To fend off predators, bombardier beetles spray a hot, irritating liquid from a gland that behaves like a microscopic chemical reactor. Researchers have now used synchrotron X-ray imaging to reveal details about how the beetles control their built-in weapon (Science 2015, DOI: 10.1126/science/1261166).
The beetles’ pygidial glands have multiple parts, including a reservoir chamber, a reaction chamber, and an exit channel. The reservoir chamber contains an aqueous solution of 25% hydrogen peroxide, 10% p-hydroquinones, and 10% alkanes. The reaction chamber contains peroxidase and catalase enzymes.
When a beetle goes into defensive mode, it transfers the reservoir fluid into its reaction chamber, where enzymatic reactions produce p-benzoquinones—the irritating component of its spray—along with oxygen and heat. Water vaporizes, pressure builds up, and the spray explodes from the exit channel. For one particular group of bombardier beetles, spray explosions come out at about 100 °C, with a velocity of 10 meters per second and a range of several centimeters. They also pulse as quickly as 700 Hz.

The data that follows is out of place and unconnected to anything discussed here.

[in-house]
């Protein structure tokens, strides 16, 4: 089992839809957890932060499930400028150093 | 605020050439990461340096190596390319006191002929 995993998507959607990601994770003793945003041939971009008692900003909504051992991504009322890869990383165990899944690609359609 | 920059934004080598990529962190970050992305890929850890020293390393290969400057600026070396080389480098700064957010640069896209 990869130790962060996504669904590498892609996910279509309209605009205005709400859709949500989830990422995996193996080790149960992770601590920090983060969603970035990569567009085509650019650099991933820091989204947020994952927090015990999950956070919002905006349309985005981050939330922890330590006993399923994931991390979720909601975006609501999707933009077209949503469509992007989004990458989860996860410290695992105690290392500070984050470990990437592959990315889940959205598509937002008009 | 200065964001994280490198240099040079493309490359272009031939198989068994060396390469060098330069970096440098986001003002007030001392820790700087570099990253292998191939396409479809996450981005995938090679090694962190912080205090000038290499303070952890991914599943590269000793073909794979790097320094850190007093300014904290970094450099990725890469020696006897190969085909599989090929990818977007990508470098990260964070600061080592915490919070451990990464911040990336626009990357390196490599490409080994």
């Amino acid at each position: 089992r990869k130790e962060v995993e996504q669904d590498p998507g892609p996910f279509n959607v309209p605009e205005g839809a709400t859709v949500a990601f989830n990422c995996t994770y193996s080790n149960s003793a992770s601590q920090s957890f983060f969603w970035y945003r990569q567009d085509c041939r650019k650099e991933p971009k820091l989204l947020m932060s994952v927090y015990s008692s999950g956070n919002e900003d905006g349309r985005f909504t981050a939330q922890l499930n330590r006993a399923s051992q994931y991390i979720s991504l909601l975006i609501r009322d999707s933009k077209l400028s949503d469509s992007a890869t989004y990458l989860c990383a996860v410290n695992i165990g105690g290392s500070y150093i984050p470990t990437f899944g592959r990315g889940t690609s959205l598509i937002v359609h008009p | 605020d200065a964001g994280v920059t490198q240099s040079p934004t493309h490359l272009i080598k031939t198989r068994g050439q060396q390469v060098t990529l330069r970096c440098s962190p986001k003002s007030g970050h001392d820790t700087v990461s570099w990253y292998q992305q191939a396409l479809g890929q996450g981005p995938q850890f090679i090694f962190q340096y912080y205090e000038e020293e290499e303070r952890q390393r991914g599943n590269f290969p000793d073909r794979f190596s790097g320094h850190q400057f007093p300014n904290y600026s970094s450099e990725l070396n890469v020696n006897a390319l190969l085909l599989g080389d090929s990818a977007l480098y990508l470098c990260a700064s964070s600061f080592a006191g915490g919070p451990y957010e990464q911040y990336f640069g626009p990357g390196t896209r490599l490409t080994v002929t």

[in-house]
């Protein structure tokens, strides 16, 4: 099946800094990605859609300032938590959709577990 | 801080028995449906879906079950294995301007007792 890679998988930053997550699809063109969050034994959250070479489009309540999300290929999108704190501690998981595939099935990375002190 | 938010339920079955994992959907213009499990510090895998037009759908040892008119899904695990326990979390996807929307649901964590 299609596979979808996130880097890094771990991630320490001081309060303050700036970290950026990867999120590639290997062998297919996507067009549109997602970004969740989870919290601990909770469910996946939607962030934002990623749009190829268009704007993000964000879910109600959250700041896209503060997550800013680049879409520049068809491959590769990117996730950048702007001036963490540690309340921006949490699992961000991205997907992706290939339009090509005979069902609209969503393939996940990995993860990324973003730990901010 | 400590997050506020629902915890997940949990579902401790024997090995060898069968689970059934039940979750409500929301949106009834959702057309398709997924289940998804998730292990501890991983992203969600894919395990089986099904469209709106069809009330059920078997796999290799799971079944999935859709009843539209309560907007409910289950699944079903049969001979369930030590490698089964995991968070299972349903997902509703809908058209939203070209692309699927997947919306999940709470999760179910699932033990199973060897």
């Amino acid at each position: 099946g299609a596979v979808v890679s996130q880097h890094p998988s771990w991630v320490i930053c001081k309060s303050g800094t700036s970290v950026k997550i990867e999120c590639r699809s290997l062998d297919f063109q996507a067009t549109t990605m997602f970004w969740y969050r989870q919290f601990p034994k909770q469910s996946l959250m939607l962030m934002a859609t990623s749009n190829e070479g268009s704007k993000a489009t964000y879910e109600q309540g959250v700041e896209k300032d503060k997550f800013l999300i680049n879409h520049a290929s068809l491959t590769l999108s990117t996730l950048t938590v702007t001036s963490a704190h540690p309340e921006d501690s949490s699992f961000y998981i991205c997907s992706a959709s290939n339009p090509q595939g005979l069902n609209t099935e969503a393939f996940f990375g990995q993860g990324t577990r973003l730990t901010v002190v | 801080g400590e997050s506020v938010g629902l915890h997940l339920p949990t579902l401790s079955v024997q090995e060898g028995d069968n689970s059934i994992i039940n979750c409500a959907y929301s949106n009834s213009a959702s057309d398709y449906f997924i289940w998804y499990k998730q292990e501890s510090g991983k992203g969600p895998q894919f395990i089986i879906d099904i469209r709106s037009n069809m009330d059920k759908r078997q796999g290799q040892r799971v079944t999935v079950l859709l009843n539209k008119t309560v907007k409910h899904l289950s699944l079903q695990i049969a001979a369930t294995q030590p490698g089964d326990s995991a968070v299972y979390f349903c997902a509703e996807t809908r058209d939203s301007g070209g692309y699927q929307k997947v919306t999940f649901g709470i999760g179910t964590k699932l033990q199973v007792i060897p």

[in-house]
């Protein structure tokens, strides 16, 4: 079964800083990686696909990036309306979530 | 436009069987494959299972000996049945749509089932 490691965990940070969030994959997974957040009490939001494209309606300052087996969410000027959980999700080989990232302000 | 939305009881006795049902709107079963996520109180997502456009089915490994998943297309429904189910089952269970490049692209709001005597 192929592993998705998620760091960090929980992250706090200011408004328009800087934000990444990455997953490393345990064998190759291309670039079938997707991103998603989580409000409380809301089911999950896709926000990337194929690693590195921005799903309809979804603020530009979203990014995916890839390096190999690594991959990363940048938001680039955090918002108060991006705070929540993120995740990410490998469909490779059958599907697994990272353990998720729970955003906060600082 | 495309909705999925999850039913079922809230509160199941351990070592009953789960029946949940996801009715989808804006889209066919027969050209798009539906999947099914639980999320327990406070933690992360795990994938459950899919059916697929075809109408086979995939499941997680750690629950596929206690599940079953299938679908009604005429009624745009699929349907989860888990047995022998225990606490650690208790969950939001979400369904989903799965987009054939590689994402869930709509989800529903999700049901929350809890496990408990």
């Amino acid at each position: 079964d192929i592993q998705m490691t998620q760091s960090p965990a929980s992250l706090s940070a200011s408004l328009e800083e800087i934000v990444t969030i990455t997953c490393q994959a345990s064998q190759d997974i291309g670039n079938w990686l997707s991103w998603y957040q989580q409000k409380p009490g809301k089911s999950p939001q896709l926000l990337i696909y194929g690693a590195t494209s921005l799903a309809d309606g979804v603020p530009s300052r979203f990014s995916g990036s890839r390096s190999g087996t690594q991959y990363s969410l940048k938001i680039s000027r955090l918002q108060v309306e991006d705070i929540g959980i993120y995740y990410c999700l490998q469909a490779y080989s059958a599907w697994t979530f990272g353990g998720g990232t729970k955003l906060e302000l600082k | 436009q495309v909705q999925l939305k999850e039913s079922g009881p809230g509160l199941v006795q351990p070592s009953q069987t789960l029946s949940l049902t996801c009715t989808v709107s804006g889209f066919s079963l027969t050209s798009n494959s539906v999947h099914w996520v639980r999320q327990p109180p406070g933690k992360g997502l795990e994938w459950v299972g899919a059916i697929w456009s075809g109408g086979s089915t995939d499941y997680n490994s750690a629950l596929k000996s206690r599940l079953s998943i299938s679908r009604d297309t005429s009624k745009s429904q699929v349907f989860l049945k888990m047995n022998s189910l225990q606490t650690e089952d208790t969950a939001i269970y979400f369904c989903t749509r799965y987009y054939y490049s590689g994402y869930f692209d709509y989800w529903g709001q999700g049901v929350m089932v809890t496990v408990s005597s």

But how the beetles control their complex machinery has been a mystery. The new work “is the first internal experimental analysis of the intricate mechanism used by the beetle,” says Andrew McIntosh, a thermodynamics professor at England’s University of Leeds. McIntosh has studied bombardier beetles but was not involved in the current work. He notes that the study confirms earlier research that suggested valves play a role in the beetle spray explosions.
The experiments were carried out by Massachusetts Institute of Technology graduate student Emily M. Arndt and professor of materials science and engineering Christine Ortiz, University of Arizona entomology professor Wendy Moore, and Brookhaven National Laboratory scientist Wah-Keat Lee.
The method they developed was to anesthetize a beetle by cooling it down, then use modeling clay to hold it on a mount. “When the beetle warms up, it realizes that it’s fixed in place, so it gets scared” and releases its explosive spray, Ortiz says. The researchers were able to obtain X-ray images of the spray explosions at 30 to 2,000 frames per second.
Muscles within the reservoir chamber contract to push fluid into the reaction chamber. But only a little fluid goes in at a time, in the form of 5-nL droplets, the team found. As soon as fluid enters the reaction chamber, the enzymes within immediately go to work, and the rising pressure serves both to close a valve between the reservoir and reaction chambers and to blast the spray out the exit. Then the reduced pressure allows the valve to reopen for another cycle. “It’s a very efficient way of controlling the pulse explosion,” Ortiz says.
This article was updated on July 7, 2022, to reflect Emily M. Arndt's name change.